Not Elsie, Alice, Alisa, Lisa, etc.
Not "Haus" as they sometimes guess my last name is spelled.
For the first time ever, I was Elise Mouse.

Wednesday, February 03, 2010

Cheating on my blog...

...or rather, adding to its family.

To find out what's been going on for the last 12 weeks and 2 days (now why would I say it like that?? *wink*) head on over to

Non-acorn related stuff will still show up here from time to time.

Saturday, November 14, 2009

A little about the new house

I've got 3 days until all my finals are due, so naturally I'm going to post on my blog rather than work on one. Really, I was brought here because a stupid spammer decided to comment on an old post and I came by to delete it, and then I realized I hadn't written in ages. And then I sit in front of any empty update window and remember the 15,000 things about which I thought to myself "I should put this on the blog," and remember only that I thought that and not what I intended to write at the time.
So let's see...the new house. The new house is just fine. It's kind of a lemon; in the past two months of living here we've had a mouse (Tika and Kali took care of that little problem on a doggie-date day), a shower drain that backed up and was barfing out stuff from our garbage disposal, leakage problems in the rooms downstairs, the kitchen sink's spigot spontaneously shooting off (fortunately that one just needed to be screwed back in), and a front-loading washing machine that occasionally doesn't drain fully. Fortunately most of this stuff, aside from the foundation leakage, just needed to be fixed, and I live with one of the fixiest people in the world. The nice thing about these little cruddy occurrences is we're not terribly attached to the house, so we won't be reluctant to leave when it comes time for that. Other than that, we like it. We hosted a halloween party with a zombie make up bar, and you can see some shots of the house in the photos:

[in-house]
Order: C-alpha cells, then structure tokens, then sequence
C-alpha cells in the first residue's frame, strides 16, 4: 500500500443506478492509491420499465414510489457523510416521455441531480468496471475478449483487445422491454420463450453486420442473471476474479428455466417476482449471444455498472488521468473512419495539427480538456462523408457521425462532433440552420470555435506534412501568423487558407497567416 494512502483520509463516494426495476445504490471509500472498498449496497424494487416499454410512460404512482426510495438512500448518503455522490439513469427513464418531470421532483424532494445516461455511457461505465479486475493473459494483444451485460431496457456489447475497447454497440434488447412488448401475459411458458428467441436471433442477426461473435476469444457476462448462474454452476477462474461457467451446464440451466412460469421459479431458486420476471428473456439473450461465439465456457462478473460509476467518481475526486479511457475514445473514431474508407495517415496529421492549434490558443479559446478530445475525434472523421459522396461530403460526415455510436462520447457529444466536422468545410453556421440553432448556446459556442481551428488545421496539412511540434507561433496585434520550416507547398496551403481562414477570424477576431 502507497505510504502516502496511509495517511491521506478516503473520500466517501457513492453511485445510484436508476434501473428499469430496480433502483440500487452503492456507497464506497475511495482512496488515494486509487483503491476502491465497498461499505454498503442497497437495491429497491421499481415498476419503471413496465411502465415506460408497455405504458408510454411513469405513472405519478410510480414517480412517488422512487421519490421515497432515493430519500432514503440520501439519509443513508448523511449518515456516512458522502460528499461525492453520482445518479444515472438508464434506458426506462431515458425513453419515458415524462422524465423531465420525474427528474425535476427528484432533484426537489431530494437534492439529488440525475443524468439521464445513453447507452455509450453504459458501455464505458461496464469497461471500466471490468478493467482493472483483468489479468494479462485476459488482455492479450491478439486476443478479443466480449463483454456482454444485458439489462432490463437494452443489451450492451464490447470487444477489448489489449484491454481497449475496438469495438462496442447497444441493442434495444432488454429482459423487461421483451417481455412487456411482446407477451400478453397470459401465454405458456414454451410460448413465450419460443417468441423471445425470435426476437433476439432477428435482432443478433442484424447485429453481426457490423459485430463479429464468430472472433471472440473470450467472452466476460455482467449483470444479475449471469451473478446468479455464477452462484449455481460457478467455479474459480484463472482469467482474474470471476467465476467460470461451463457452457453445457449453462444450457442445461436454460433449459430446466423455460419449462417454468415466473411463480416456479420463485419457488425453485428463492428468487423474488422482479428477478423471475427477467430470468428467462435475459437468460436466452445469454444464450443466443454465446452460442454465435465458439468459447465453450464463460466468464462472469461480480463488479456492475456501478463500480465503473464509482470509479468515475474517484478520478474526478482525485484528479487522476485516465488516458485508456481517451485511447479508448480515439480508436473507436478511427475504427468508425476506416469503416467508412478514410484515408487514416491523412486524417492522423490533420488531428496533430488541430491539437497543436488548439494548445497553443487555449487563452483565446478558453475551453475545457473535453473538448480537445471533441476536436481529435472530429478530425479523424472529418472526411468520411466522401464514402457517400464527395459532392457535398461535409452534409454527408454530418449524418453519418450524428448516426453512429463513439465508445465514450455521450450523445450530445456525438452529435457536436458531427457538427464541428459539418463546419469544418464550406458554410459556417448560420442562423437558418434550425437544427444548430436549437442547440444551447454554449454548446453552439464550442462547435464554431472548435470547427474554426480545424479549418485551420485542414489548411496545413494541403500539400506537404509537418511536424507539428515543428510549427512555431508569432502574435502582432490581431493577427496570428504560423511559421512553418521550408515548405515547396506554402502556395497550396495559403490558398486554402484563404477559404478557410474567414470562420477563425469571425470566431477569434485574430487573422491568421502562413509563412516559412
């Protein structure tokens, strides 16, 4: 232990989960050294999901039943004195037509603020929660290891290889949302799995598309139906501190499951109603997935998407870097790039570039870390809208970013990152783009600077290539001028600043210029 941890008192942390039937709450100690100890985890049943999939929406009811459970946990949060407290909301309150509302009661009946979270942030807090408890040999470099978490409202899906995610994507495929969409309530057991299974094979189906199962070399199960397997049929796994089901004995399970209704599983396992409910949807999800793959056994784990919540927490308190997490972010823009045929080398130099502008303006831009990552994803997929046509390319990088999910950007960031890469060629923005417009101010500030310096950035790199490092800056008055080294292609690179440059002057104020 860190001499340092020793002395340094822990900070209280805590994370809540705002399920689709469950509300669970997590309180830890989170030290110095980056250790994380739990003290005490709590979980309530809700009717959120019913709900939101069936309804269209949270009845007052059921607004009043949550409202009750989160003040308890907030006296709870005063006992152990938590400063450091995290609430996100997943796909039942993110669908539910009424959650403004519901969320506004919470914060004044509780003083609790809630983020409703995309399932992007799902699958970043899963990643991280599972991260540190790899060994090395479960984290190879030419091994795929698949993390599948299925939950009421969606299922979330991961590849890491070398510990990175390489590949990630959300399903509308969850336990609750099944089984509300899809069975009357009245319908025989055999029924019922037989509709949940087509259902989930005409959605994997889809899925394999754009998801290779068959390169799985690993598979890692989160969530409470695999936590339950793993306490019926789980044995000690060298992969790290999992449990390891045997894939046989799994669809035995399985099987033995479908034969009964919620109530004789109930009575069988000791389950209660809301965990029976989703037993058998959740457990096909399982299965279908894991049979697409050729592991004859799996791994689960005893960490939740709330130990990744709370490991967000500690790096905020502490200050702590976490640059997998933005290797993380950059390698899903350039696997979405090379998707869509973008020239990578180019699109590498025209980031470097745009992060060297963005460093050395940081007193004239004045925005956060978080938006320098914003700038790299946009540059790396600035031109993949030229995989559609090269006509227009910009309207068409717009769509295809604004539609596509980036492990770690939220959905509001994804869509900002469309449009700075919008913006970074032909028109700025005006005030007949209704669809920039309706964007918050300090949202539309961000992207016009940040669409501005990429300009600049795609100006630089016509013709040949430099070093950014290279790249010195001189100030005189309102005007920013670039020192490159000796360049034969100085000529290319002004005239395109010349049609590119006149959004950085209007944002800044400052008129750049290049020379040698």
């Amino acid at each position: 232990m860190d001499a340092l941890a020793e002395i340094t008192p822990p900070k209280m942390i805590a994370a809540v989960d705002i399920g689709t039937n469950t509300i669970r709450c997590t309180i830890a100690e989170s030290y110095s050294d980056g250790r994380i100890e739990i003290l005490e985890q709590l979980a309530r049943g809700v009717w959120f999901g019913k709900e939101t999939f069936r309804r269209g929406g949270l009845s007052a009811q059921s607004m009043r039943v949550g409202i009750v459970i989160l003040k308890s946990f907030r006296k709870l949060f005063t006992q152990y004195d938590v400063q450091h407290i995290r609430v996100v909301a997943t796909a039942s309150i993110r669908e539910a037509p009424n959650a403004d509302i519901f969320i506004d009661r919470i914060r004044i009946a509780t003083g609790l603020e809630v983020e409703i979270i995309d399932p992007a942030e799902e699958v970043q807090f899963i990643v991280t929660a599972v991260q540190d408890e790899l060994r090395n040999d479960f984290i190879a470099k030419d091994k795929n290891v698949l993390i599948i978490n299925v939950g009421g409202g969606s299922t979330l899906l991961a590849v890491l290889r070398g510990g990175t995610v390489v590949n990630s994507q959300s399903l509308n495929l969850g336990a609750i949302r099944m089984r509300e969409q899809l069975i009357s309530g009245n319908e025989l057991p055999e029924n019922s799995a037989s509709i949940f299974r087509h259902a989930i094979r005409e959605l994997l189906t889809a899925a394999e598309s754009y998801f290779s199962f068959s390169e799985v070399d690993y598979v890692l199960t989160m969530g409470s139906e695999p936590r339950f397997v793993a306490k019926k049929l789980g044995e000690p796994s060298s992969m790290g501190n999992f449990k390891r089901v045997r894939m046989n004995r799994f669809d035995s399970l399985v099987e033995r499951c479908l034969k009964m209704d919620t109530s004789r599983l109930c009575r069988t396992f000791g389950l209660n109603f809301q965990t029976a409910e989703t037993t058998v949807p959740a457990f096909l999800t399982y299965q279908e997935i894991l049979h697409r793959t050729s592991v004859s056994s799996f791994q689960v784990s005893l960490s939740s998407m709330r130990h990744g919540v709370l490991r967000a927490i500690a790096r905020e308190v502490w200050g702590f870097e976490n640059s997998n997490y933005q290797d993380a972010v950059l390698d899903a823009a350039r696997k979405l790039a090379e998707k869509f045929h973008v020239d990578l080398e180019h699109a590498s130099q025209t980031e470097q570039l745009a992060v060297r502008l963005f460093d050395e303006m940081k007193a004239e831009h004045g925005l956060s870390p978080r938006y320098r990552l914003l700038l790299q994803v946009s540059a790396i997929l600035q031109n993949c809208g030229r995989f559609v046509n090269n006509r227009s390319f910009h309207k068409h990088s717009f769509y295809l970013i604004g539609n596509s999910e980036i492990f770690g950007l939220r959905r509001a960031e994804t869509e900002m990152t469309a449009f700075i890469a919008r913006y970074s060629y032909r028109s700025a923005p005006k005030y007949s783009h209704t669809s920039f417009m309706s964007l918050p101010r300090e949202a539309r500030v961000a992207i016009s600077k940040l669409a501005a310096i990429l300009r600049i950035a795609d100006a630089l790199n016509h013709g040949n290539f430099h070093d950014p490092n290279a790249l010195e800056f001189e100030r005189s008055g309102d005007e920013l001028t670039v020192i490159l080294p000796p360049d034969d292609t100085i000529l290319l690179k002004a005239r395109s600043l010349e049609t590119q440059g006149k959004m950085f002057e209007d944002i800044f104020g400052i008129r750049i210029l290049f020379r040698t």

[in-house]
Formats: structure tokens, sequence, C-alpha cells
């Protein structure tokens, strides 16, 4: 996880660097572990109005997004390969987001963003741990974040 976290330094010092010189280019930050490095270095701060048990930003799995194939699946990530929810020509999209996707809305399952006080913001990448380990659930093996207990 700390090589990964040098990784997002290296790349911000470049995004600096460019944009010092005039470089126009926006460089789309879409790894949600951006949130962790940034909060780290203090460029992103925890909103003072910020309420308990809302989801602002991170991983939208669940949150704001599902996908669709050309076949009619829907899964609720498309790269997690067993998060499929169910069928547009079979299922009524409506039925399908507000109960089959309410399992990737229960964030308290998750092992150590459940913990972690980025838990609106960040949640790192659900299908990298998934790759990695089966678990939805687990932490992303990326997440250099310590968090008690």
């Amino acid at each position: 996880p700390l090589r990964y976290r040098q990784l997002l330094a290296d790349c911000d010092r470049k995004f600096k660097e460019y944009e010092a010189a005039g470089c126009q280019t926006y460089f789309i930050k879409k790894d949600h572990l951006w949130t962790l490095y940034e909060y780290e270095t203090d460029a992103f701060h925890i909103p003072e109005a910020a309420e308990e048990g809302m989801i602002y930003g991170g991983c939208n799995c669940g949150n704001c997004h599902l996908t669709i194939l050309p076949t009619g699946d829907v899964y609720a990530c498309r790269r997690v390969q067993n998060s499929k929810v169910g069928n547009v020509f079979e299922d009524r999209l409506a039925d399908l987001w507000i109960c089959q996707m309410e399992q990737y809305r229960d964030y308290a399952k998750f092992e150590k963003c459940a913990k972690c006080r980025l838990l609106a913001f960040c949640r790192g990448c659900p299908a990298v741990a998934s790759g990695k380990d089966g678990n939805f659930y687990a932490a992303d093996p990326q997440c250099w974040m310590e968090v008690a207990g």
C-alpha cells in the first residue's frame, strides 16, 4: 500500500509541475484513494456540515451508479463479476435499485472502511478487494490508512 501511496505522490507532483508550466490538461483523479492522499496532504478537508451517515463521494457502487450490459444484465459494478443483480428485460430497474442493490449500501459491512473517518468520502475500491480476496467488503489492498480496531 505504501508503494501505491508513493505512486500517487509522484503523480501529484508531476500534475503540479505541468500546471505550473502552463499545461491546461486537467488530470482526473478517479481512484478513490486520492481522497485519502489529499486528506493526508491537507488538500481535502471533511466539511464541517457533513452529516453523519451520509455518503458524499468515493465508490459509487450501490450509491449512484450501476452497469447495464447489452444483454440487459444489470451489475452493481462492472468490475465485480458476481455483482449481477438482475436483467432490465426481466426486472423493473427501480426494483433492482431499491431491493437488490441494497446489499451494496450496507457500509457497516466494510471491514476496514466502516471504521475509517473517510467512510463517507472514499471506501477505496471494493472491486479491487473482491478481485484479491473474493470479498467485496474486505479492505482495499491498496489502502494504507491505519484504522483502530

Behind Sam is a view of pretty much the entire upstairs. The railing behind her is for the stairs leading down to the bedrooms. Behind that railing is where we watch tv. Directly to the right of Sam in the picture (you can see the cups on the edge of the table) is the "dining" area:

(Steve was half hick, half sociopath, all zombie-proof. Note his glorious mullet wig.)
Directly across from the dining area is the kitchen, which is pretty galley as kitchens go:

We're pretty much taking up all the kitchen space here. Daniela's elbow points to the stove, and mine kinda points at the fridge. (I was a 50's Zombie Housewife, and Daniela was a zebra.)
Pretty nice party space, aside from the wall to wall beige carpeting.
Alright...back to finals...maybe more on Colorado life once they're over. :)